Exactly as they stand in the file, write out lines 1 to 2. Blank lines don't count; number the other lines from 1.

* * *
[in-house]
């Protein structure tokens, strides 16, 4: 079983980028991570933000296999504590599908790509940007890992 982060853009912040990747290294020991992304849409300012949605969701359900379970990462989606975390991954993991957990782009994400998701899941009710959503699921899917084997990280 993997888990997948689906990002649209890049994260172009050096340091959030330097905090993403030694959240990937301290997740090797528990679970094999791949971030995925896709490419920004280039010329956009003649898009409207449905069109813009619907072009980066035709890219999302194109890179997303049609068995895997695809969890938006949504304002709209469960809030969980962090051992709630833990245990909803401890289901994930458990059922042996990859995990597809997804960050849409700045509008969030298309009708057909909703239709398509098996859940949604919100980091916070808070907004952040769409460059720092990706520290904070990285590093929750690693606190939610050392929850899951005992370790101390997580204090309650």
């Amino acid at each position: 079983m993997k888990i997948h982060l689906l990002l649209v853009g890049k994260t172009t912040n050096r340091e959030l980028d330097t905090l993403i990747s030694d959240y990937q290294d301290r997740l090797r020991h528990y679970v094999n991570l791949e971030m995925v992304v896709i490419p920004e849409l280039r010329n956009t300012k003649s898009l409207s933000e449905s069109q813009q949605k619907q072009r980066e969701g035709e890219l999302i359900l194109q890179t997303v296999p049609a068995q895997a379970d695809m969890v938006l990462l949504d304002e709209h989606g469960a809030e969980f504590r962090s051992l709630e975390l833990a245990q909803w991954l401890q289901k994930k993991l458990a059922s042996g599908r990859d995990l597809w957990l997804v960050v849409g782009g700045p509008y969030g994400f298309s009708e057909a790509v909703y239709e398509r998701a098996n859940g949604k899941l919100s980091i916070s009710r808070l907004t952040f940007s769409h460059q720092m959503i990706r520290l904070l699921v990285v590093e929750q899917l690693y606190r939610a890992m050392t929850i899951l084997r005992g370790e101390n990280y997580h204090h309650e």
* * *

[in-house]
């Protein structure tokens, strides 16, 4: 079983980028991570933000296999504590599908790509940007890992 982060853009912040990747290294020991992304849409300012949605969701359900379970990462989606975390991954993991957990782009994400998701899941009710959503699921899917084997990280 993997888990997948689906990002649209890049994260172009050096340091959030330097905090993403030694959240990937301290997740090797528990679970094999791949971030995925896709490419920004280039010329956009003649898009409207449905069109813009619907072009980066035709890219999302194109890179997303049609068995895997695809969890938006949504304002709209469960809030969980962090051992709630833990245990909803401890289901994930458990059922042996990859995990597809997804960050849409700045509008969030298309009708057909909703239709398509098996859940949604919100980091916070808070907004952040769409460059720092990706520290904070990285590093929750690693606190939610050392929850899951005992370790101390997580204090309650």